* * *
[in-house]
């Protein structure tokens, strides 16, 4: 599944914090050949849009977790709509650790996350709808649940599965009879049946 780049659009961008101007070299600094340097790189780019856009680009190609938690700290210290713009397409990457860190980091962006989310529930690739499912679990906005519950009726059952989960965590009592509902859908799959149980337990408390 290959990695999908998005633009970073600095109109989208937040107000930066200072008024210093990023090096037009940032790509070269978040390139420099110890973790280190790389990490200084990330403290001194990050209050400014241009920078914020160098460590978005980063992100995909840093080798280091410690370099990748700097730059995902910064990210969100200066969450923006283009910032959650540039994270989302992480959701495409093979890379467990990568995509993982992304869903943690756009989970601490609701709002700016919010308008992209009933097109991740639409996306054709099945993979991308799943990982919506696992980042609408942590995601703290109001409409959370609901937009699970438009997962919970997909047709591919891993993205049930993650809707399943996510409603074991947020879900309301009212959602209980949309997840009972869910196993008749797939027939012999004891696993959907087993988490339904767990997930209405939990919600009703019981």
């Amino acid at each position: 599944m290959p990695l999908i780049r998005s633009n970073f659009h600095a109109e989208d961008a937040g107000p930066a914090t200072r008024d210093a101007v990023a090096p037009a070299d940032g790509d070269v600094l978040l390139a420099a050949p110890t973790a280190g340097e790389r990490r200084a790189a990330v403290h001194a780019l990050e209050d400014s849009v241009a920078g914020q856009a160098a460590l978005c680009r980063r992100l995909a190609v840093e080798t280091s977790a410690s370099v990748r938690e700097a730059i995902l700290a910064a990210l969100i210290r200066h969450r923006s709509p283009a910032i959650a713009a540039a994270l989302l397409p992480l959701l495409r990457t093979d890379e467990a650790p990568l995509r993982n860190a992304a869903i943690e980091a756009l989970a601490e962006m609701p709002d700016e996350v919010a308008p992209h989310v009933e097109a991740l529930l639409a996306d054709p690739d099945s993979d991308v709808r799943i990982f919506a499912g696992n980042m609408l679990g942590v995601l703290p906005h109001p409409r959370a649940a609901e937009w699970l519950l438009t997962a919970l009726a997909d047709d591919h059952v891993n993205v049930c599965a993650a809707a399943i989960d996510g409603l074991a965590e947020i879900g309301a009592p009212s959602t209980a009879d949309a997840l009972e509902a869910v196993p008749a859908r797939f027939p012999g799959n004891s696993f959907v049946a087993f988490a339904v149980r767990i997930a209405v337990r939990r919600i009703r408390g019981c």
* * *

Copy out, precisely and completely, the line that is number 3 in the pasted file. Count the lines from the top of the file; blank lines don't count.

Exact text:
């Amino acid at each position: 599944m290959p990695l999908i780049r998005s633009n970073f659009h600095a109109e989208d961008a937040g107000p930066a914090t200072r008024d210093a101007v990023a090096p037009a070299d940032g790509d070269v600094l978040l390139a420099a050949p110890t973790a280190g340097e790389r990490r200084a790189a990330v403290h001194a780019l990050e209050d400014s849009v241009a920078g914020q856009a160098a460590l978005c680009r980063r992100l995909a190609v840093e080798t280091s977790a410690s370099v990748r938690e700097a730059i995902l700290a910064a990210l969100i210290r200066h969450r923006s709509p283009a910032i959650a713009a540039a994270l989302l397409p992480l959701l495409r990457t093979d890379e467990a650790p990568l995509r993982n860190a992304a869903i943690e980091a756009l989970a601490e962006m609701p709002d700016e996350v919010a308008p992209h989310v009933e097109a991740l529930l639409a996306d054709p690739d099945s993979d991308v709808r799943i990982f919506a499912g696992n980042m609408l679990g942590v995601l703290p906005h109001p409409r959370a649940a609901e937009w699970l519950l438009t997962a919970l009726a997909d047709d591919h059952v891993n993205v049930c599965a993650a809707a399943i989960d996510g409603l074991a965590e947020i879900g309301a009592p009212s959602t209980a009879d949309a997840l009972e509902a869910v196993p008749a859908r797939f027939p012999g799959n004891s696993f959907v049946a087993f988490a339904v149980r767990i997930a209405v337990r939990r919600i009703r408390g019981c």